Wildlife officers and forensics scientists from the California Department of Fish and Wildlife (CDFW) have concluded their investigation of the mountain lion attack at the Los Peñasquitos Canyon Preserve in San Diego County. A complete mountain lion genetic profile was obtained from the samples collected from the young boy who was attacked on Memorial Day, which was found to be identical to the profile obtained from the mountain lion killed the day of the incident. This DNA analysis conclusively proves the mountain lion is the exact one that attacked the victim.
On Monday, May 27, in the afternoon, wildlife officers responded to the park where the 4-year-old boy was being treated by San Diego Fire-Rescue after sustaining a non-life-threatening injury consistent with a mountain lion attack. The boy was part of a group of 11 people recreating in the park at the time.
The wildlife officers identified mountain lion tracks at the scene. Very shortly thereafter and in the same area, a mountain lion approached the officers. The lion appeared to have little fear of humans, which is abnormal behavior for a mountain lion. The wildlife officers immediately killed the animal to ensure public safety and to collect forensic evidence to potentially match the mountain lion to the victim. The officers collected clothing and other samples from the boy. Those samples, plus scrapings from underneath the mountain lion’s claws, were sent to the CDFW Wildlife Forensics Laboratory in Sacramento for DNA analysis.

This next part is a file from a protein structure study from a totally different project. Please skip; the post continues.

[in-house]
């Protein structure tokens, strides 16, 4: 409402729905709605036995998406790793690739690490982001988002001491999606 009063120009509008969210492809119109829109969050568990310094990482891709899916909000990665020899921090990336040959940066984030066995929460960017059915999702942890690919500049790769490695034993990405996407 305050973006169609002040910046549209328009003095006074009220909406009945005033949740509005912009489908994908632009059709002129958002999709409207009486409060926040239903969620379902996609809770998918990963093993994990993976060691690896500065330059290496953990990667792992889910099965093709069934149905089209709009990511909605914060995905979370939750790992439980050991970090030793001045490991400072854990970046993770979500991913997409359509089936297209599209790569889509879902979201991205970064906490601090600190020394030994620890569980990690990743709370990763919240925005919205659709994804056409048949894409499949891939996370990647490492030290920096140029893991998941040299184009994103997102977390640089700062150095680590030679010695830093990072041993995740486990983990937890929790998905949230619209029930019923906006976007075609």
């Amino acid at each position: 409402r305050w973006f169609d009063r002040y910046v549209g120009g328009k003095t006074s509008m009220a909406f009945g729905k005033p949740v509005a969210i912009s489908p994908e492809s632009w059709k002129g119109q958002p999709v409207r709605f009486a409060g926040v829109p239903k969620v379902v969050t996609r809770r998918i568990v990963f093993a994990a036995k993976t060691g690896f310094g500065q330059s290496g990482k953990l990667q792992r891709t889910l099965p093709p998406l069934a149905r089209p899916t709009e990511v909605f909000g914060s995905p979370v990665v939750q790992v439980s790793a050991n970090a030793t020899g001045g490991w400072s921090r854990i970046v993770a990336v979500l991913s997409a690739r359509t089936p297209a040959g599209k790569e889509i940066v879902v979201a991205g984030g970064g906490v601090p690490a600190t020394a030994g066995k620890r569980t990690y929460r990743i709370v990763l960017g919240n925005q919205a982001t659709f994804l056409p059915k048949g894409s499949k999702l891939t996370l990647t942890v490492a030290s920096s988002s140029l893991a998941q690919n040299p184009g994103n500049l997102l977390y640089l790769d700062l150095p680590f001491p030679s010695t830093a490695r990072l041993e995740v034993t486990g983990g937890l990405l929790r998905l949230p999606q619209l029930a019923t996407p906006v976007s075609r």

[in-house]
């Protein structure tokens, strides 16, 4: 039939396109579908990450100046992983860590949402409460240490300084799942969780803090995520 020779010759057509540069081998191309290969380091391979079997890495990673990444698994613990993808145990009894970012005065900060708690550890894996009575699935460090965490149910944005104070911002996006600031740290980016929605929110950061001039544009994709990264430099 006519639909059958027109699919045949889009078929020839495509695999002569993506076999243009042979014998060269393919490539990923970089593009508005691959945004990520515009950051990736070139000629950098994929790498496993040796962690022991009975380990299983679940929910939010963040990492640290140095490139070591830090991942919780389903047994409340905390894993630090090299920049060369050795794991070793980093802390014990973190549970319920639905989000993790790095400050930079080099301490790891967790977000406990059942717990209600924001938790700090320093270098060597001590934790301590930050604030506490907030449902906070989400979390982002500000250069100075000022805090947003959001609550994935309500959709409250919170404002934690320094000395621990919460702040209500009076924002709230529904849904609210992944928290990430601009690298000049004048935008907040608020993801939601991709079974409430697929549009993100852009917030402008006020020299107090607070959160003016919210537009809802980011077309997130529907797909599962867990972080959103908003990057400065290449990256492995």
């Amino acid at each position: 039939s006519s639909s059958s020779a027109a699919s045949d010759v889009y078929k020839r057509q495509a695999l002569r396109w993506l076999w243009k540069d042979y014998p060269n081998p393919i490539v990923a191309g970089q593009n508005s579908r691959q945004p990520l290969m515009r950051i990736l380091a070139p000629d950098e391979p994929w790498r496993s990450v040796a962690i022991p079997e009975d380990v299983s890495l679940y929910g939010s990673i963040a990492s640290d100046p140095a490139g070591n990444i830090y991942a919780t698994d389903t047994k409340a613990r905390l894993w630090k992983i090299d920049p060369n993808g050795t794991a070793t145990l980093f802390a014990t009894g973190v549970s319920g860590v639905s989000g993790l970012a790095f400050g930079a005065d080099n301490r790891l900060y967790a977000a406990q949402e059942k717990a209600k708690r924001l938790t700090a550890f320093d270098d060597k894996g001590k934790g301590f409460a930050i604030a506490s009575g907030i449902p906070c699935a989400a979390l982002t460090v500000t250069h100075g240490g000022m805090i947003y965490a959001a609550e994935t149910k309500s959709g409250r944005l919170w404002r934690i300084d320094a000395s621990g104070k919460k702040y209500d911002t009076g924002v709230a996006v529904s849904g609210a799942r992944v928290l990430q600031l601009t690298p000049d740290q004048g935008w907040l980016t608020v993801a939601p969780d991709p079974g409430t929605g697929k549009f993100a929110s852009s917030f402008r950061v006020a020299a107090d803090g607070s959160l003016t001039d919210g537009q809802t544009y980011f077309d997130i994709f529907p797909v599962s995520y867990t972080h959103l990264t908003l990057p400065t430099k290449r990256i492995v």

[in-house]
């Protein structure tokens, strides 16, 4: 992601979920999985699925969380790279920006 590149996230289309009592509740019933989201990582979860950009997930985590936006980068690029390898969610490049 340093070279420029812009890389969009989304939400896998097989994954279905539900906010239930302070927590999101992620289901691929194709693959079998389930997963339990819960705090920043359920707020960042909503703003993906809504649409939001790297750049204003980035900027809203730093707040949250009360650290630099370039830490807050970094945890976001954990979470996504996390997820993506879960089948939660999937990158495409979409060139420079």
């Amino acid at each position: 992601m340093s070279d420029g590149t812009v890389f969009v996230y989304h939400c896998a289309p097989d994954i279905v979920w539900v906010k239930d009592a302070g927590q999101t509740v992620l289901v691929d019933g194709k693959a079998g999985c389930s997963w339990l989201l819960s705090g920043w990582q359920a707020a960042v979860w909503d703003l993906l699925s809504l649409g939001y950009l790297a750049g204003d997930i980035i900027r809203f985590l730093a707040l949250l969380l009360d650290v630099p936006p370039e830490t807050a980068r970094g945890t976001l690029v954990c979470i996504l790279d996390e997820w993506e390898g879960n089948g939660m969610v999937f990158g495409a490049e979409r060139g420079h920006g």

CDFW emphasizes that despite this incident, the probability of being attacked by a mountain lion is very low. The last confirmed lion attack in California (which was also non-fatal) occurred in 2014. For more information on how to co-exist with mountain lions and other wildlife in California, and what to do if confronted by a threatening wild animal, go to the CDFW Keep Me Wild webpage.